The major finding of this studyis that the presence of an electrically passive endocardial defibrillation lead having a distal electrode either in contact with or not in contact with the active RV electrode does not significantly alter defibrillation efficacy. A possible explanation for this finding is that the current shunting caused by the passive electrode affects an area with a high potential gradient near the active electrode. The current shunting would not be expected to lower this strong gradient sufficiently to decrease it below the level needed to defibrillate because it would be in an area where the potential gradient is already weak. In fact, there was a nonsignificant trend suggesting that ED50% values were lower when both passive and active leads were present and their distal electrodes were in contact in the RV apex (configuration 2). The mechanism for this observed behavior may be related to the shock impedance. The slightly lower impedance for configuration 2 could have been caused by the larger effective surface area when the passive and active electrodes were in contact. This lower impedance would allow a higher current to flow at a given shock voltage.
By comparing the difference in ED50% between configurations 2 and 3 and the difference between configurations 5 and 6, we were able to infer that the increase in ED50% for configuration 5 compared with configuration 1 or 4 was due to the position of the active RV electrode relative to the RV apex and not to the presence of the passive electrode. The ED50% increases as the distal tip of the RV electrode is drawn out of the apex (). The same holds true for the pacing lead. The pacing lead does not affect the ED50% but might prevent good placement of the defibrillation lead (). Therefore, obtaining a good position for the RV electrode in the RV apex is much more important than attempting to place the RV electrode to avoid an old passive defibrillation electrode.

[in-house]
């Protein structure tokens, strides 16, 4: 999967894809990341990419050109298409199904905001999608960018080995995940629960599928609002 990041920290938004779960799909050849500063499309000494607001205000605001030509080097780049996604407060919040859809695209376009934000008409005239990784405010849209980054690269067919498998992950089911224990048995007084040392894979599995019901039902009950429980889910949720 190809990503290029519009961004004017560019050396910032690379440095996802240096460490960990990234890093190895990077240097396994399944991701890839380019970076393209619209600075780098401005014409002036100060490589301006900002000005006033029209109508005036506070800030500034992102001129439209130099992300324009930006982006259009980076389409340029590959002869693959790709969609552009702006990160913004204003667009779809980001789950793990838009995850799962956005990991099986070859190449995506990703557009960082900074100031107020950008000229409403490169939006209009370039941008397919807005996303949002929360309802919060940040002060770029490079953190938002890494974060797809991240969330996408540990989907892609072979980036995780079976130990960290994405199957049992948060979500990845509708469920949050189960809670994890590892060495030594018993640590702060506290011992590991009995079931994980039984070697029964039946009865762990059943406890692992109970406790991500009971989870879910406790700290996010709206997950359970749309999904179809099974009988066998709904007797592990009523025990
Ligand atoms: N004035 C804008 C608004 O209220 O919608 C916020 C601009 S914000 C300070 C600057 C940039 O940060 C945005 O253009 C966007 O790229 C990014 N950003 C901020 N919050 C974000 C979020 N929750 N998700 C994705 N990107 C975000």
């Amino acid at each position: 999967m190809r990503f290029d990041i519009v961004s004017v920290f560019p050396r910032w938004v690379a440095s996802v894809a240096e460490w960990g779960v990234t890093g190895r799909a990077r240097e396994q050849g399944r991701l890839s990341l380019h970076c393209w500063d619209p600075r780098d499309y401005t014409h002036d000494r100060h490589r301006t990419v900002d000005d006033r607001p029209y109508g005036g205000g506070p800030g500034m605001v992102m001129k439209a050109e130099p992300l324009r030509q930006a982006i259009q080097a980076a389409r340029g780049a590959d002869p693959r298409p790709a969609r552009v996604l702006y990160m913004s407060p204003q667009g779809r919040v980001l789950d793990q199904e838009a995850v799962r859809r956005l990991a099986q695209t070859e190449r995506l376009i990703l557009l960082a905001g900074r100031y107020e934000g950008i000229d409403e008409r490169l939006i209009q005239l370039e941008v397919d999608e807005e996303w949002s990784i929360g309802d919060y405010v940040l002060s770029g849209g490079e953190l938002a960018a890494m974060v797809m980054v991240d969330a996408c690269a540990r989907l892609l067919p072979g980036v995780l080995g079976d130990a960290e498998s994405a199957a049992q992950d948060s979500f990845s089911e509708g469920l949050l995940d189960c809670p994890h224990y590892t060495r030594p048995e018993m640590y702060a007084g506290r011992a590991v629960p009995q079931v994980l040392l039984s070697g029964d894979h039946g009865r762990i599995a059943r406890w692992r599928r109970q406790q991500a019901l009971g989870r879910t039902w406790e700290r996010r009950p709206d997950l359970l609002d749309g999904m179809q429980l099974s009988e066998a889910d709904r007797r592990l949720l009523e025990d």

3.1 Clinical implications.
These findings have important clinical implications because in the future it is likely that decisions concerning endocardial defibrillation lead abandonment or extraction will need to be made. The X ray images shown in Fig. 4are from a patient with malfunctioning endocardial leads that could not be removed due to fibrous tissue at the superior cava/right atrial junction. On the basis of data from this animal study, we abandoned the inactive electrode system and implanted a second electrically active system, as shown in Fig. 4. According to the previous rationale, the second lead was placed as far as possible into the right apex. In the present canine study, we did not investigate whether the sensing characteristics of the active lead were changed by the presence of the passive defibrillation or pacing lead or the long-term effect on mechanical integrity of implanted defibrillation leads in contact with another. For this reason, any mechanical contact of the two electrodes was avoided in this patient, resulting in a fully functioning lead system, including a defibrillation threshold of 15 J. This scenario is not a general recommendation for the abandonment of all leads, but in the situation shown in Fig. 4, abandoning inactive endocardial electrodes is a possible alternative to cardiocthoracic surgical removal. In these selected patients, careful intraoperative testing is mandatory.